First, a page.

The forceful cheers and the boos signaled the predicament facing Sherrill and the other centrists who helped flip the House in the 2018. Though many of them ran and won on local issues that attracted moderate Republicans, the explosive impeachment proceedings have generated a centrifugal partisanship that is testing the strength of their cross-party support.
Sherrill pivoted to what else she is doing in Washington, citing her work on the House Armed Services Committee; on the committee on science, space and technology; and on election security legislation she’s co-sponsored.
“But I do think it’s critical,” she concluded, “that we understand just what happened with respect to Ukraine. I think it’s a matter of national security. And I think it’s important that Congress performs its duty there as well.”
What became more and more evident as the evening went on, though, was that this explanation was not enough. Not for everybody. Because impeachment didn’t stop coming up. Trump didn’t stop coming up. Since I started following Sherrill at the beginning of the year, I’ve been to almost all of her town halls—in a rec center gym, in a middle school auditorium, at an assisted living facility, in the council chambers of a rural borough. None of those town halls—polite, orderly, at times even staid—felt like this town hall. This one pulsed with a frayed, unruly kind of energy.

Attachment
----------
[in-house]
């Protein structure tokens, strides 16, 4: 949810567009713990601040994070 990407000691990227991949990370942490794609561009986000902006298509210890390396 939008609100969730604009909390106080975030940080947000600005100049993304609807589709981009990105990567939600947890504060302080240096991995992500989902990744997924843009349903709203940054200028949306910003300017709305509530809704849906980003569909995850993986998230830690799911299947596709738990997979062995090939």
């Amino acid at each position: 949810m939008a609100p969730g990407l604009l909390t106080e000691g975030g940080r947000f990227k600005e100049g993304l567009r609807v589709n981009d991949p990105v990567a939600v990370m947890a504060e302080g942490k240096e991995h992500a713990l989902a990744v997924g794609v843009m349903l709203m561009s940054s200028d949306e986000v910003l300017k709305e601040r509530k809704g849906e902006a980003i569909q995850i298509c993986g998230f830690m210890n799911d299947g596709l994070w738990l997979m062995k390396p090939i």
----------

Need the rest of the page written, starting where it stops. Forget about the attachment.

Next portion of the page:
The emotion Sherrill showed that September day in her office was remarkable not only because it gave a glimpse of the toll of her role in a moment of such consequence but also because she’s usually so unflappable. Beyond her biography—former Navy helicopter pilot, former federal prosecutor, mother of four—what propelled her to victory last year was, in fact, her demeanor. She was steady, and she was moderate—moderate in her politics as well as her mien, and she was sufficiently centrist to flip a district that had been in GOP control for more than 30 years. While she ran in some ways because of her alarm at the ascension of Trump, her effective pitch was the opposite of divisive. It was all “bipartisan” and “broad coalitions.” It was country over party. It was let’s get stuff done by coming back together again.
But Monday night was … not that.
Over the course of an hour and a half, Sherrill was asked about vaping, anti-Semitism, federal spending, the national debt, state and local taxes, and even her book recommendations for children ( To Kill a Mockingbird). But the conversation kept coming back to an overarching theme. One of the Boy Scouts squeaked out a plea for Republicans and Democrats to stop the “fighting.” He wondered what she might be able to do to make it stop. One woman, recently retired, gave a sort of rambling confessional about how scared she is, worrying out loud whether her son, daughter and grandson are going to be OK. Whether anybody is. “What’s going to happen to all of us?” she said. “What’s going to happen to our government? To our country?” Monday night at the Hanover Township Community Center was, in sum, a raw, unsettling, ground-level manifestation of the living-on-different-planets tenor of the impeachment hearings of the past two weeks and, more broadly, the intractably split Congress and nation.